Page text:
ICU Volume 5 - Issue 3 - Autumn 2005 - Management

Team Management of Patient-Centred Conflicts in the ICU

Team management is important in running an ICU. Team members have little faith that conflicts can be dealt with effect.  In this article indicators of (impending) conflicts are provided. Patient-centred team meetings are powerful tool to deal with these conflicts, for which a model is presented.


There is general awareness amongst intensivists that good management of the ICU team is of vital importance to the quality of care that can be delivered, and it is also true that working with people who are satisfied in their jobs results in a good atmosphere, in which people enjoy working. To create these circumstances, we need to understand which items are important for ICU staff and, practically, which interventions have a high payoff. In general, for people working in a team, things that matter include: worthwhile work, participation in goal achievement, offering and receiving interpersonal support, and leadership delivered with respect and responsible authority, rather than power. We also know from a Canadian study, that for workers in an ICU there is another important item: faith that conflicts can be dealt with effectively (Ohlinger et al. 2003).
A recent study by Studdart et al. (2003) shows that conflicts in the ICU frequently occur over long-term patients. In a group of 656 patients exceeding the 85th percentile of length of stay, a total of 248 conflicts were found for 209 patients. These conflicts were classified as between the team and family, intra team and intra family (Studdert et al. 2003).

Knowing that conflicts occur frequently and that resolving them is important for ICU workers, gives us the opportunity to improve communication and team work. The first thing, therefore, is to recognize a conflict. Also from the work of Studdart and colleagues, we know that nurses and doctors hold discordant views about whether a conflict exists. In Studdart’s study, consensus was reached for only one-quarter of the conflicts researched. Nurses are more likely to identify conflicts, regardless of their type or source.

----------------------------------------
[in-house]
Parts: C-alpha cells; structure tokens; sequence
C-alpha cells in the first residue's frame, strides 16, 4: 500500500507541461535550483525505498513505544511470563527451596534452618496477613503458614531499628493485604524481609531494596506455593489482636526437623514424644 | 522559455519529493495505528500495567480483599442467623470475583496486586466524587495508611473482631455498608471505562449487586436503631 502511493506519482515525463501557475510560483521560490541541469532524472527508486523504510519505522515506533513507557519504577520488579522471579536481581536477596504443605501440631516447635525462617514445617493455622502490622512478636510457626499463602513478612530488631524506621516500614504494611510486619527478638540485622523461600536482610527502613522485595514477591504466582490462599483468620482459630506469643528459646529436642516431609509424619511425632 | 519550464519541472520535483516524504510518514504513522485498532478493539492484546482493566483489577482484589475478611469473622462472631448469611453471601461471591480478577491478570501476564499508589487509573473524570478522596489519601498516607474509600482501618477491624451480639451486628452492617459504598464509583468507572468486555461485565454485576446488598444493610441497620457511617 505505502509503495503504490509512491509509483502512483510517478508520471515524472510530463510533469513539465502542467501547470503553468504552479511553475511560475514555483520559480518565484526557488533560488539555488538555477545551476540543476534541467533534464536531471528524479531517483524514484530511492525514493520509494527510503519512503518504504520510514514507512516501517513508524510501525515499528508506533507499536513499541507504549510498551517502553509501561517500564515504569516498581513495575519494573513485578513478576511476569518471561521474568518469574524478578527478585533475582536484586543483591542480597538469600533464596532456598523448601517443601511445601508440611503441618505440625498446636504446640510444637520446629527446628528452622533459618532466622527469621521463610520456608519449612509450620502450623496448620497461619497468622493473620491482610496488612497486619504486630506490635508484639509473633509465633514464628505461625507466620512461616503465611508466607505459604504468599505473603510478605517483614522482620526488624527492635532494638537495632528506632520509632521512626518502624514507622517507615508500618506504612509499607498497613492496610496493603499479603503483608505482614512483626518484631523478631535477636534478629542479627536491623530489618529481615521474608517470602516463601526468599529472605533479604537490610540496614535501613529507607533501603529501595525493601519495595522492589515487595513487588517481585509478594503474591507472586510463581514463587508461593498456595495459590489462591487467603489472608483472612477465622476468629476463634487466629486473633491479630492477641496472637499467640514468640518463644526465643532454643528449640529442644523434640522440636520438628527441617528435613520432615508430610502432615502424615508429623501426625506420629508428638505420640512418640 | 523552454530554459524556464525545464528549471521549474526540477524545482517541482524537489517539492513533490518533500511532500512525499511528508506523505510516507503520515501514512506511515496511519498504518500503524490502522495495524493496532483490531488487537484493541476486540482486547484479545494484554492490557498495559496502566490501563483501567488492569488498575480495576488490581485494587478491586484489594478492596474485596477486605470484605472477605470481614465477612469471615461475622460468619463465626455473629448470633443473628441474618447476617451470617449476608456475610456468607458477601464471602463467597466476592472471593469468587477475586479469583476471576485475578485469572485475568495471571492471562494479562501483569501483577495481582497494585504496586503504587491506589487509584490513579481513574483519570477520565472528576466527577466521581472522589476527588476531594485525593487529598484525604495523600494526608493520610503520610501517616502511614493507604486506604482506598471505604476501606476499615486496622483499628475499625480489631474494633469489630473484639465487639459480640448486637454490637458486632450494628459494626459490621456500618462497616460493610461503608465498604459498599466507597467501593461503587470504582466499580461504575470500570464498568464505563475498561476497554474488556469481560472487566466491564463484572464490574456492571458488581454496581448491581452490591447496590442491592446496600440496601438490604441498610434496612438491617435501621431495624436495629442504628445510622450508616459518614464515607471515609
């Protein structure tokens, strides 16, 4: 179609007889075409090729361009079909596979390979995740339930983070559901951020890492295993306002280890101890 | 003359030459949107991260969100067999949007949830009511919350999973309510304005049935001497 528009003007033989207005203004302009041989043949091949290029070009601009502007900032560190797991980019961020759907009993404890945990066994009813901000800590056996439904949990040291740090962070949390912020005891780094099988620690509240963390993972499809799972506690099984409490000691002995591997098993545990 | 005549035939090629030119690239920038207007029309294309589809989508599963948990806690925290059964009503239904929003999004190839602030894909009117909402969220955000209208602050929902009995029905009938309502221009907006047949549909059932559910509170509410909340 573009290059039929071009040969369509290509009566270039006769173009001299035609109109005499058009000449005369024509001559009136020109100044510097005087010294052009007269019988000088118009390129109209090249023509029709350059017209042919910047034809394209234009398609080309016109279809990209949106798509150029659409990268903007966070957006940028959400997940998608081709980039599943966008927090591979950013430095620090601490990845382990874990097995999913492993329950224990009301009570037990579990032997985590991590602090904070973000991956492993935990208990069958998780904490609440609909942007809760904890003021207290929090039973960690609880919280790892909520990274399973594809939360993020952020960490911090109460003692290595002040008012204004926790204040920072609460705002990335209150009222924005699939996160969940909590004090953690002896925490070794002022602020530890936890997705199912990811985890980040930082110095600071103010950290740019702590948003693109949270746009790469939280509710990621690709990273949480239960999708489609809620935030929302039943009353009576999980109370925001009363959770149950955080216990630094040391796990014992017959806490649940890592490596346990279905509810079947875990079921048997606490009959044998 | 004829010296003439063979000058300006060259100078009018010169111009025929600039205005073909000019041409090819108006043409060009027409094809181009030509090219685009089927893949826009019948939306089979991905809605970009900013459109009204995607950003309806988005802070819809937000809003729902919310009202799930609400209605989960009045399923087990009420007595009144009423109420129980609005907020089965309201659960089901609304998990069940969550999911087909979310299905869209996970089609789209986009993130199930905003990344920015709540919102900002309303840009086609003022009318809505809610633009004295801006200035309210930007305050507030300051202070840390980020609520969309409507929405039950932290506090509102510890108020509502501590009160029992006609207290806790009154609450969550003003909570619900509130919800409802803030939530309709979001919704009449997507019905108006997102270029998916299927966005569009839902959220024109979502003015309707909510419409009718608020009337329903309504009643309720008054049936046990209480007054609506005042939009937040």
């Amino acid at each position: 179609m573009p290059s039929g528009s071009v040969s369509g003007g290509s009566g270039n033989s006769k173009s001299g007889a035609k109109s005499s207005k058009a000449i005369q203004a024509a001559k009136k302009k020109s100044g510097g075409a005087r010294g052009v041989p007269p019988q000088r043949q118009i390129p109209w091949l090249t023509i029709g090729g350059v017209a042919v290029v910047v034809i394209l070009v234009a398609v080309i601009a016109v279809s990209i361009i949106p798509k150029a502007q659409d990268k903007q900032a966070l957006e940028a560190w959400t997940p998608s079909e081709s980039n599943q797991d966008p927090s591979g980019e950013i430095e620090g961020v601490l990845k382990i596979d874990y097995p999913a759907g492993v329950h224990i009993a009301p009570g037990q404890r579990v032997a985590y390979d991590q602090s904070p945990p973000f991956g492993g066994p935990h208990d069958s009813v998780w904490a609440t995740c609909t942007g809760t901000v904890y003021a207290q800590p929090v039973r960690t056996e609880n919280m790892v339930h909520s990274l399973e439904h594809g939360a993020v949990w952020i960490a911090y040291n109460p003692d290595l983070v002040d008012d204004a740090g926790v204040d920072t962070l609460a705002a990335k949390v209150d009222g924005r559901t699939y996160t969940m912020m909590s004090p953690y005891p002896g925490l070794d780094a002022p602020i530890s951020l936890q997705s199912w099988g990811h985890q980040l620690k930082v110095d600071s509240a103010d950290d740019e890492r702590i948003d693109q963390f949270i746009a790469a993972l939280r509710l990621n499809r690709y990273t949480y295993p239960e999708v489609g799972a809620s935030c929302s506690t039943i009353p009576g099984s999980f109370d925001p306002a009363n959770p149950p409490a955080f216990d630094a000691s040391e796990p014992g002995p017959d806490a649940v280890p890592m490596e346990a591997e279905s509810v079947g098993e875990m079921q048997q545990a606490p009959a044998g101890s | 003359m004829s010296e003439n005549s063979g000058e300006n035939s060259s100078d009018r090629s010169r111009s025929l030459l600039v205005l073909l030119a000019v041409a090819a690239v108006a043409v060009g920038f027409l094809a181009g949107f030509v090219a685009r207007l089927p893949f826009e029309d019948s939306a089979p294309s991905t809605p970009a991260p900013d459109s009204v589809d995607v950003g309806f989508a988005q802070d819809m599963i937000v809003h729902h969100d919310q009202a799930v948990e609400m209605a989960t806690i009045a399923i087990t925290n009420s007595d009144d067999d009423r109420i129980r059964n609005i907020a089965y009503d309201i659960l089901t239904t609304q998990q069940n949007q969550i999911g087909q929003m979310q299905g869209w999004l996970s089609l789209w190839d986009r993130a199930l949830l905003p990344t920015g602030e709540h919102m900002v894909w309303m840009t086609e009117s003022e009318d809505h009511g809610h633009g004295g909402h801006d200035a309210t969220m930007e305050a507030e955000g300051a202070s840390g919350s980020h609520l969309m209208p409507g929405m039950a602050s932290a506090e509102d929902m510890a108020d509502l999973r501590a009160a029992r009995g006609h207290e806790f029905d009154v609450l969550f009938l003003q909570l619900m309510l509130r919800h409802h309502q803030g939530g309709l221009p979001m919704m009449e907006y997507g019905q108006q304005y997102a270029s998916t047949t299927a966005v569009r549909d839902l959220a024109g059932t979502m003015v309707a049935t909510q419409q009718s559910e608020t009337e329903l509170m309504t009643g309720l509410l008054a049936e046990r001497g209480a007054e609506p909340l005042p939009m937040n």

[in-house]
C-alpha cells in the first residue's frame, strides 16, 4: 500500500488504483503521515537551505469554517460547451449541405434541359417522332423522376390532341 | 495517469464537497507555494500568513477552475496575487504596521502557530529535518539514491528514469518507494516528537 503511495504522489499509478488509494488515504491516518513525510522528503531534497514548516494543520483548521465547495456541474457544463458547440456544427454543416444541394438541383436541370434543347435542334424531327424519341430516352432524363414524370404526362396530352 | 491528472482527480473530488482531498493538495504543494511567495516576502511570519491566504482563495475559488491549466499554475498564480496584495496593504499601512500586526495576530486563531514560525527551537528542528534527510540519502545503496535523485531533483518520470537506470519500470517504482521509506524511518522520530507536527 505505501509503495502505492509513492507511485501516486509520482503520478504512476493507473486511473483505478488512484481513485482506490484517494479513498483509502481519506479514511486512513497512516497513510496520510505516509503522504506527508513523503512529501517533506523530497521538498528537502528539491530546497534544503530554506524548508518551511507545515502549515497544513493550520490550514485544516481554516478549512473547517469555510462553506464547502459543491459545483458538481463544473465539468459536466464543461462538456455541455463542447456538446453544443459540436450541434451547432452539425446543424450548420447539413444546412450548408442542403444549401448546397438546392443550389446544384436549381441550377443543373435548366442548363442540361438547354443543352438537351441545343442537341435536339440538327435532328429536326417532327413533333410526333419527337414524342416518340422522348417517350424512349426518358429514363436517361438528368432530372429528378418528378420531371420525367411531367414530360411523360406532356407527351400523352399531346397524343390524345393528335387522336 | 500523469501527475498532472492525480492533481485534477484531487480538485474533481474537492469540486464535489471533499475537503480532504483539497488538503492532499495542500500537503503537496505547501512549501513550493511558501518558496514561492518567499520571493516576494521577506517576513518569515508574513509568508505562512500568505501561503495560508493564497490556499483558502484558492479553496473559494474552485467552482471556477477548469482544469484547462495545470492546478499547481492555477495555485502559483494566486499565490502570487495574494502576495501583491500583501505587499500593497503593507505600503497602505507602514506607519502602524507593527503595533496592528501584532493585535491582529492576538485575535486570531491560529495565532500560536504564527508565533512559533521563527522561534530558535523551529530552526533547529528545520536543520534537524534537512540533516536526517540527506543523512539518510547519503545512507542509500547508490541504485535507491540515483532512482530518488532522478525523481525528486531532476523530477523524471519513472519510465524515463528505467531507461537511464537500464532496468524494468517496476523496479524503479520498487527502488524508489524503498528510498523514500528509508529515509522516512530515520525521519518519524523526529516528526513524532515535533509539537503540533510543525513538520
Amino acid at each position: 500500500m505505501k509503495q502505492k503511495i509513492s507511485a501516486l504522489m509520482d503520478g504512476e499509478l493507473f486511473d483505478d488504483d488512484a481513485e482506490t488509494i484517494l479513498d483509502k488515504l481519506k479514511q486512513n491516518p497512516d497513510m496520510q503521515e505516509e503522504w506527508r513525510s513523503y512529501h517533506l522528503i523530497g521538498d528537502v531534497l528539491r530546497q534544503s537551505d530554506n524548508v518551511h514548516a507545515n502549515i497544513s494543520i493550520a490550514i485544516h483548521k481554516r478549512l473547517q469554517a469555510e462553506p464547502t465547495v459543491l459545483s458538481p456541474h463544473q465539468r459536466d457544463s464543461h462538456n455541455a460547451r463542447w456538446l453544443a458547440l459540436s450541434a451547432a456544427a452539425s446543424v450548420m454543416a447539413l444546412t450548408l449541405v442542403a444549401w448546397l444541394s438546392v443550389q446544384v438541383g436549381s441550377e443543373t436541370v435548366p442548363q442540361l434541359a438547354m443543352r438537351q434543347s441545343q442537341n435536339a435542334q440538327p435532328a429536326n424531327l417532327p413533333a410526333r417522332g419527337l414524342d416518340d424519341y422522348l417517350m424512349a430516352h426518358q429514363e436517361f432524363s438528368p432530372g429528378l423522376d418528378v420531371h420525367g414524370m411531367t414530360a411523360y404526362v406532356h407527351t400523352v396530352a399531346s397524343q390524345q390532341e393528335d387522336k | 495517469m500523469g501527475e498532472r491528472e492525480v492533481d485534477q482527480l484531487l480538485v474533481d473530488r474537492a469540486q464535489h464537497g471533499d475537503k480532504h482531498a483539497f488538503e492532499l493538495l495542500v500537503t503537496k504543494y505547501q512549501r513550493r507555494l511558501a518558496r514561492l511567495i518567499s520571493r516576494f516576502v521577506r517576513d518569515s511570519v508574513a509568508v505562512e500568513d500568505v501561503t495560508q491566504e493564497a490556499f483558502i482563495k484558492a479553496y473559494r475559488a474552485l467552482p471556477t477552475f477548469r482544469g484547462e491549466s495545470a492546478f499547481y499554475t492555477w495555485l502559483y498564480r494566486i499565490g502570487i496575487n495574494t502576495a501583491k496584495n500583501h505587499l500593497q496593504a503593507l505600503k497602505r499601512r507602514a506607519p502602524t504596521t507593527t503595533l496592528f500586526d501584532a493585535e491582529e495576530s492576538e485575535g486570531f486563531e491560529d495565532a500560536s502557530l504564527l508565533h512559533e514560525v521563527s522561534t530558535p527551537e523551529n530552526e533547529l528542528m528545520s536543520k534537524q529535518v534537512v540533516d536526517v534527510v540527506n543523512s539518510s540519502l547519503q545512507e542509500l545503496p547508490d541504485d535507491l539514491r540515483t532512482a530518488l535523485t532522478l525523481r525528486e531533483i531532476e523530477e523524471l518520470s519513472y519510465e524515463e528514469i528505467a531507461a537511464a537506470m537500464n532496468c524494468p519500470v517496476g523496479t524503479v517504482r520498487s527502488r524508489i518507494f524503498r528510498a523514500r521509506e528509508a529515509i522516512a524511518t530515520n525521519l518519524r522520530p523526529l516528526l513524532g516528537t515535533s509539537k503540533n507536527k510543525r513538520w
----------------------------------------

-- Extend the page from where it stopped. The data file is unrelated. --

How to Recognize a Conflict: Indicators of Trouble

Over the years, we have identified a set of circumstances that may indicate that a conflict is present or impending. I present these circumstances here, in more or less random order:

  • A patient with no plan or progress
  • A situation where many specialists are involved
  • Short, or even worse, no contact time at the bed of the patient during rounds
  • Different approaches during different shifts/supervision periods
  • Nurses seeking external opinions
  • Nurses wanting you to talk more often than usual to the family
  • Discussion at the bedside
  • Discussions about the patient taking place outside the regular moments/places (especially at night between nurses and residents)
  • Doctors growing irritated when the case is brought up
  • Residents minimising care
  • Individual nurses starting to avoid caring for a patient
  • Separate coffee breaks (doctors and nurses) behind closed doors
  • And the worst one: “if it was my husband/ father/mother…….”

What Can We Do?

The earlier a conflict is detected and handled, the better. The longer you wait, the more difficult it will be to deal with. Also, clearly stating that there is a conflict acts as a signal to the team that the problem is taken seriously, and provides an opening for it to be dealt with.

Over the years these meetings have acquired the name, “lange ligger bespreking” or in English, “long-stayer meetings”. The goal of these meetings is to provide the whole team with the same information, agree upon a plan of action, and set goals to be reached for the patient by targeted times.

How Do We Do It?

The first thing is to act fast: if a problem is identified, a meeting is organized the same day or the day after. We try to gather as many people and disciplines involved in the care of the patient together. A typical meeting therefore includes the medical supervisor (chair), residents, nurses, physiotherapist, referring and all other specialists who are involved. To structure the information, we use a white-board. We start by reviewing the facts: prior medical history, reason of admittance, results of diagnostic procedures, interventions etc. The next step is drawing up an inventory of the actual situation, listing the current (medical) problems. From these two steps it becomes clear what information is missing and needs to be acquired. We then try to find out why a problem is perceived and here the nurses’ input is vital. Everyone is encouraged to contribute and we use the white-board to list the perceived problems.